Don't Try This at Home; a Media Family Builds Itself a Big Tax Loophole

By Sloan, Allan | Newsweek, August 25, 1997 | Go to article overview

Don't Try This at Home; a Media Family Builds Itself a Big Tax Loophole


Sloan, Allan, Newsweek


A media family builds itself a big tax loophole

FOR MOST OF US, THE DOG DAYS OF August are hardly the time to think about next April's day of reckoning with the Internal Revenue Service. But for some people, tax season lasts all year. Consider, if you will, the Chandler family, which controls one of the nation's biggest newspaper companies, Times Mirror. While much of the United States was vegging out in early August, the taxophobic Chandlers completed an innovative Tax-Avoidance Tango, dancing around the tax laws with Times Mirror as their partner.

We last saw the Chandlers' fancy stepping two years ago, when the family managed to increase its dividend income while other holders' income was slashed. Times Mirror had cut its dividend after selling its cable-TV systems to Cox Communications in a tax-free, $2.3 billion deal. Regular stockholders got Cox shares that paid no dividend. The Chandlers got Times Mirror preferred shares paying a fat 8 percent.

This time around, the Chandlers aren't trashing the other shareholders. This two-part deal, completed Aug. 8, helps the nonChandler holders--though, in my humble opinion, far less than it helps the Chandlers, who cut their stake in the company to 84 percent from 89 percent without paying a single penny of income tax. Other holders benefit because the deals will increase Times Minor's per-share profits, presumably making the stock sell at a higher price than it otherwise would.

To keep this simple, we'll gloss over one of the deals, in which Times Minor gave the Chandlers a big slug of stock in return for a family company whose major asset was a big slug of stock. It saves the Chandlers a few million in corporate taxes and gives them a slightly higher income, but it's small beer compared with the big deal (chart).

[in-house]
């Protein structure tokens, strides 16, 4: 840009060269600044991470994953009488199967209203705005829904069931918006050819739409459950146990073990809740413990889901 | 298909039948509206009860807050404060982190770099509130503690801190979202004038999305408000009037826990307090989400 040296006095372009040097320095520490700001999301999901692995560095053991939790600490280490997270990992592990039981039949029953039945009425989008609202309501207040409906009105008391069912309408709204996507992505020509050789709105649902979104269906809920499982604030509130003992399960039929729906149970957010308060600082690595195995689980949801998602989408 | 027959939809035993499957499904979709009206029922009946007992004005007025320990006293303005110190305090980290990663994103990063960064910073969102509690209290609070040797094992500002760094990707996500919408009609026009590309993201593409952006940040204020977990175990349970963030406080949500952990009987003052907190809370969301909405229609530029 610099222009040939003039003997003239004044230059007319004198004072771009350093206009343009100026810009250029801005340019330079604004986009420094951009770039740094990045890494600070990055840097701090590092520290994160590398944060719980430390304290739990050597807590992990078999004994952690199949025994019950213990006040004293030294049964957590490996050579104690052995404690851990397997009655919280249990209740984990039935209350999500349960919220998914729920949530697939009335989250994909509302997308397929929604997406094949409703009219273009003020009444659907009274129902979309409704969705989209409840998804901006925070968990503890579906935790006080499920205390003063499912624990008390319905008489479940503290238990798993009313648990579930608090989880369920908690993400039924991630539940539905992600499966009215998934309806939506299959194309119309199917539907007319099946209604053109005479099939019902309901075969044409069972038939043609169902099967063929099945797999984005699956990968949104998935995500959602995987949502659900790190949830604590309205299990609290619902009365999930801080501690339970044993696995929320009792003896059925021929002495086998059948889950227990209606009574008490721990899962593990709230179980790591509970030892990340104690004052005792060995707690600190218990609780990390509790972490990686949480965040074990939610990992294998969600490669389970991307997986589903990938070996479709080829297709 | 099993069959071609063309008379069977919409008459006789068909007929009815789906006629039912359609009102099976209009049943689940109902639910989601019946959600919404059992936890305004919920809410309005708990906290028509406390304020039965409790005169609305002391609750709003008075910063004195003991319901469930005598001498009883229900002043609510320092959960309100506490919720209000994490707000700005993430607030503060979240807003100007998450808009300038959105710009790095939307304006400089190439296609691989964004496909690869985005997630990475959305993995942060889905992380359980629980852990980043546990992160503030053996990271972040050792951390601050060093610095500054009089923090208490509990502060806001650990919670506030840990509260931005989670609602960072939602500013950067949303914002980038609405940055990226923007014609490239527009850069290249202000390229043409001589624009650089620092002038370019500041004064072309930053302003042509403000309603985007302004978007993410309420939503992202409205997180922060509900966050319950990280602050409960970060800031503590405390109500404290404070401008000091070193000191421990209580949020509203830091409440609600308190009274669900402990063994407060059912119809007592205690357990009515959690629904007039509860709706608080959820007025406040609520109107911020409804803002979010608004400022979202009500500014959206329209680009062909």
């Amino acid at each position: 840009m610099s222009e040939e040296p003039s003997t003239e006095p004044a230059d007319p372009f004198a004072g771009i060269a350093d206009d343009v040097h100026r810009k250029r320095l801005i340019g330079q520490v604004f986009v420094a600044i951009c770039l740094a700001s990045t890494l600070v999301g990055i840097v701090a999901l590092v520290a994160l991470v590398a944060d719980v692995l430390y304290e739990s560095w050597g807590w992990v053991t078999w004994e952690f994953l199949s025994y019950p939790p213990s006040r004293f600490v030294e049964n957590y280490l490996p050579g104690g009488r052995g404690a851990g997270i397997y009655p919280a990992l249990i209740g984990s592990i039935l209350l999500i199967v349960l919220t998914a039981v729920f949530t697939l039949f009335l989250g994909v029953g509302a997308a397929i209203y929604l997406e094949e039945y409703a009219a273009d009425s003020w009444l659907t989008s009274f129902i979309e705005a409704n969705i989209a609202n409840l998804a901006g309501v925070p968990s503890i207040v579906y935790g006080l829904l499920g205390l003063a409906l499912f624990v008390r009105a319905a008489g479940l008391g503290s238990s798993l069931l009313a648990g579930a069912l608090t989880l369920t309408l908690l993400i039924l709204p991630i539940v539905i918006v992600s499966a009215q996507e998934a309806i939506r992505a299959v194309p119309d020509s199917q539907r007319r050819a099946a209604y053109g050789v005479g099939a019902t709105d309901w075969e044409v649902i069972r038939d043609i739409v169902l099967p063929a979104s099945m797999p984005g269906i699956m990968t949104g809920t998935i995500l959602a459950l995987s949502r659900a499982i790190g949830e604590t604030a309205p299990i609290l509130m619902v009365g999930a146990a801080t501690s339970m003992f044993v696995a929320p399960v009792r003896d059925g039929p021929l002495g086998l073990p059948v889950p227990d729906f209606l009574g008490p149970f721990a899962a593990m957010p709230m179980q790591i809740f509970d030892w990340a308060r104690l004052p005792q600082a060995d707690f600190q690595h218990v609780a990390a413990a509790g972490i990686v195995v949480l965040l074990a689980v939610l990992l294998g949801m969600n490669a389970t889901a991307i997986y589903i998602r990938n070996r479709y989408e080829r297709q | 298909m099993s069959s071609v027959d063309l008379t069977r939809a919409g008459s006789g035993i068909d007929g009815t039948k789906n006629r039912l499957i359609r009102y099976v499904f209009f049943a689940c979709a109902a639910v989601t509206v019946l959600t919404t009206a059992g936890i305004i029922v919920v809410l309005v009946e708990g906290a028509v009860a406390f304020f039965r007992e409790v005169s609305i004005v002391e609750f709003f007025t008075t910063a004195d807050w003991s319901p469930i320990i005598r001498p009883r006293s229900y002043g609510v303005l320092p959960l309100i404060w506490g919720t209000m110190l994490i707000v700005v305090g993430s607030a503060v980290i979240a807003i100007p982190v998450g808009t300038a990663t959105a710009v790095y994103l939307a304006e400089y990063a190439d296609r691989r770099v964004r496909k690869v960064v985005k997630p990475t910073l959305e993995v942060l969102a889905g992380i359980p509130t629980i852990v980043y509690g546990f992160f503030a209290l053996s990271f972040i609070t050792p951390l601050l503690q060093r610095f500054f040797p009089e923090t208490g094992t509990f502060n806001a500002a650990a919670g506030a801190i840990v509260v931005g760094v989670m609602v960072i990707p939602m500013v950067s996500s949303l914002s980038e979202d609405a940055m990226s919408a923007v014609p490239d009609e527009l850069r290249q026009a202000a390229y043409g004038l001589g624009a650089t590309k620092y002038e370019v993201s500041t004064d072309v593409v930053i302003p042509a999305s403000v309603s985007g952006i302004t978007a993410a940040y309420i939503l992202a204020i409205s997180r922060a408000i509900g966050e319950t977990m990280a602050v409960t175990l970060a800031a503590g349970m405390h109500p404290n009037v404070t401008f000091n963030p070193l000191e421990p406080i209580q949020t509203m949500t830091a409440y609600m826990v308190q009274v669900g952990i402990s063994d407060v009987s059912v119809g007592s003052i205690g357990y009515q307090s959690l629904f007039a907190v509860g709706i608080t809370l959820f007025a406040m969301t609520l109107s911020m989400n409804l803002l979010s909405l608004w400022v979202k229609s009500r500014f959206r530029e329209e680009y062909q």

This is a classic. Even though the company and the family each put $475 million of assets into a partnership, they don't split the proceeds equally. It's not clear if the IRS will challenge this little jewel, but let's assume for now that it goes through. "We're well within the comfort zone," insists Thomas Unterman, Times Minor's chief financial officer.

And what a zone it is. The partnership, TMCT (for Times Mirror Chandler Trusts), uses something called "disproportionate allocation" to share income and profits. Think of it as dancers who end up wearing each other's clothes. The Chandlers will get 80 percent of the income from the 8475 million of cash and real estate that Times Minor put into TMCT, Times Minor gets 80 percent of the income from the $475 million of Times Minor stock the family put in. …

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